THE BRAINSTORM CONSORTIUM (Anttila, V. et al.- 649 co-authors: Oades (RDO) 360th),

Analysis of shared heritability in common disorders of the brain Science, 360, eaap8757.

Brain disorders may exhibit shared symptoms and substantial epidemiological comorbidity, inciting debate about their etiologic overlap. However, detailed study of phenotypes with different ages of onset, severity, and presentation poses a considerable challenge.
Recently developed heritability methods allow us to accurately measure correlation of genome-wide common variant risk between 2 phenotypes from pools of different individuals and assess how connected they, or at least their genetic risks, are on the genomic level.
We used genome-wide association data for 265,218 patients and 784,643 control participants, as well as 17 phenotypes from a total of 1,191,588 individuals, to quantify the degree of overlap for genetic risk factors of 25 common brain disorders.
Over the past century, the classification of brain disorders has evolved to reflect the medical and scientific communities’ assessments of the presumed root causes of clinical phenomena such as behavioural change, loss of motor function, or alterations of consciousness. Directly observable phenomena (such as the presence of emboli, protein tangles, or unusual electrical activity patterns) generally define and separate neurological disorders from psychiatric disorders. Understanding the genetic underpinnings and categorical distinctions for brain disorders and related phenotypes may inform the search for their biological mechanisms.
1/ Common variant risk for psychiatric disorders was shown to correlate significantly, especially among attention deficit hyperactivity disorder (ADHD), bipolar disorder, major depressive disorder (MDD), and schizophrenia.
2/ By contrast, neurological disorders appear more distinct from one another and from the psychiatric disorders, except for migraine, which was significantly correlated to ADHD, MDD, and Tourette syndrome.
3/We demonstrate that, in the general population, the personality trait neuroticism is significantly correlated with almost every psychiatric disorder and migraine.
4/ We also identify significant genetic sharing between disorders and early life cognitive measures (e.g., years of education and college attainment) in the general population, demonstrating positive correlation with several psychiatric disorders (e.g., anorexia nervosa and bipolar disorder) and negative correlation with several neurological phenotypes (e.g., Alzheimer’s disease and ischemic stroke), even though the latter are considered to result from specific processes that occur later in life.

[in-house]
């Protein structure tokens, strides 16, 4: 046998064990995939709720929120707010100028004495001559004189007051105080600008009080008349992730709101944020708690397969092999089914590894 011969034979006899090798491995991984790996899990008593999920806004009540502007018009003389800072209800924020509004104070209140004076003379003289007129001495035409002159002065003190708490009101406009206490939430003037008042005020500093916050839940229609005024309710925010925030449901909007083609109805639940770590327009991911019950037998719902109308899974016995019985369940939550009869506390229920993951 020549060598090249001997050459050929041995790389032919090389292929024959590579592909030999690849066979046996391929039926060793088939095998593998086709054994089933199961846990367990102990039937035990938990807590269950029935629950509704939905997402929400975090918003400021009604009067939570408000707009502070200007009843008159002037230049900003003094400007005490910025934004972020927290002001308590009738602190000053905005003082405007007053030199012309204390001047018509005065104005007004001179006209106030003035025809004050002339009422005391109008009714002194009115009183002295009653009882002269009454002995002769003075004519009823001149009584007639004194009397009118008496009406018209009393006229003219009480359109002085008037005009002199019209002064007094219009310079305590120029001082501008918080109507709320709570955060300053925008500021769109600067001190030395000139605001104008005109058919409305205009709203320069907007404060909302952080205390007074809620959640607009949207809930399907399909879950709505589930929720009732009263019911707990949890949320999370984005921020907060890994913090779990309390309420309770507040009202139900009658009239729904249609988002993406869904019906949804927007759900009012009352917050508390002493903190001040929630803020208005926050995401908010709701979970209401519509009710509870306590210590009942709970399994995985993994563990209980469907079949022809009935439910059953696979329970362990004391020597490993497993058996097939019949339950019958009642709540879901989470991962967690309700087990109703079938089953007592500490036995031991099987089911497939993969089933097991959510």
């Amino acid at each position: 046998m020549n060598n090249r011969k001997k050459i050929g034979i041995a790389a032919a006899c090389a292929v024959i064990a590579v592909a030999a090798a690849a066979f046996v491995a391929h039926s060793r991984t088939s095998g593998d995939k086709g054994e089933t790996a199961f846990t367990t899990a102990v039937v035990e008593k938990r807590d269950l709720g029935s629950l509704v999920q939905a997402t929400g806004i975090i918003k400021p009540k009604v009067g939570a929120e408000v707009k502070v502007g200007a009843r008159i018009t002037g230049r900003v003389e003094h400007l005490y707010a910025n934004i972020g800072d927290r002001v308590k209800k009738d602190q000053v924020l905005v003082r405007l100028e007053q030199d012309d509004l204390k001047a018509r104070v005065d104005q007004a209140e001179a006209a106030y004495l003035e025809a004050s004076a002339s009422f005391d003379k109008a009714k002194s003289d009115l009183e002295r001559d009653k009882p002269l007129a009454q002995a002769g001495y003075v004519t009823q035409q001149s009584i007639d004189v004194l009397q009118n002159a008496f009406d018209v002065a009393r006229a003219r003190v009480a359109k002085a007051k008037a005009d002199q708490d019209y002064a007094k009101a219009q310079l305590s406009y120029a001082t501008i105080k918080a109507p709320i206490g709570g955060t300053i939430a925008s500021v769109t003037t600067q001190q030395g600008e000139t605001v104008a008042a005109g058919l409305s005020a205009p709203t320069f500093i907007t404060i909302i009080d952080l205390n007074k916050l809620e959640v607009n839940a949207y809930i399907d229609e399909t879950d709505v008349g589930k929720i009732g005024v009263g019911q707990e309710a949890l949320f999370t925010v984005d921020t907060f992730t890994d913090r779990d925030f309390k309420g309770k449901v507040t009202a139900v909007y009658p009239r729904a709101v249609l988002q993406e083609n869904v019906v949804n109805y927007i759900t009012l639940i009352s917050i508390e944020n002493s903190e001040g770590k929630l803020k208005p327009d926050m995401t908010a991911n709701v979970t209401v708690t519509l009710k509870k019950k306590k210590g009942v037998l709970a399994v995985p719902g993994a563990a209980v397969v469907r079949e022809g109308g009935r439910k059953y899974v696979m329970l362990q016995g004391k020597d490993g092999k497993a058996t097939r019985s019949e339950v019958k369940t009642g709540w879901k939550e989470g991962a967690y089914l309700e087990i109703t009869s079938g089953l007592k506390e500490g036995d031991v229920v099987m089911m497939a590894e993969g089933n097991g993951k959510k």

5/ Extensive simulations were also performed to inform how statistical power, diagnostic misclassification, and phenotypic heterogeneity influence genetic correlations.
a) The high degree of genetic correlation among many of the psychiatric disorders adds further evidence that their current clinical boundaries do not reflect distinct underlying pathogenic processes, at least on the genetic level.
b) This suggests a deeply interconnected nature for psychiatric disorders, in contrast to neurological disorders, and underscores the need to refine psychiatric diagnostics. Genetically informed analyses may provide important “scaffolding” to support such restructuring of psychiatric nosology, which likely requires incorporating many levels of information.
c) By contrast, we find limited evidence for widespread common genetic risk sharing among neurological disorders or across neurological and psychiatric disorders.
d) We show that both psychiatric and neurological disorders have robust correlations with cognitive and personality measures. Further study is needed to evaluate whether overlapping genetic contributions to psychiatric pathology may influence treatment choices. Ultimately, such developments may pave the way toward reduced heterogeneity and improved diagnosis and treatment of psychiatric disorders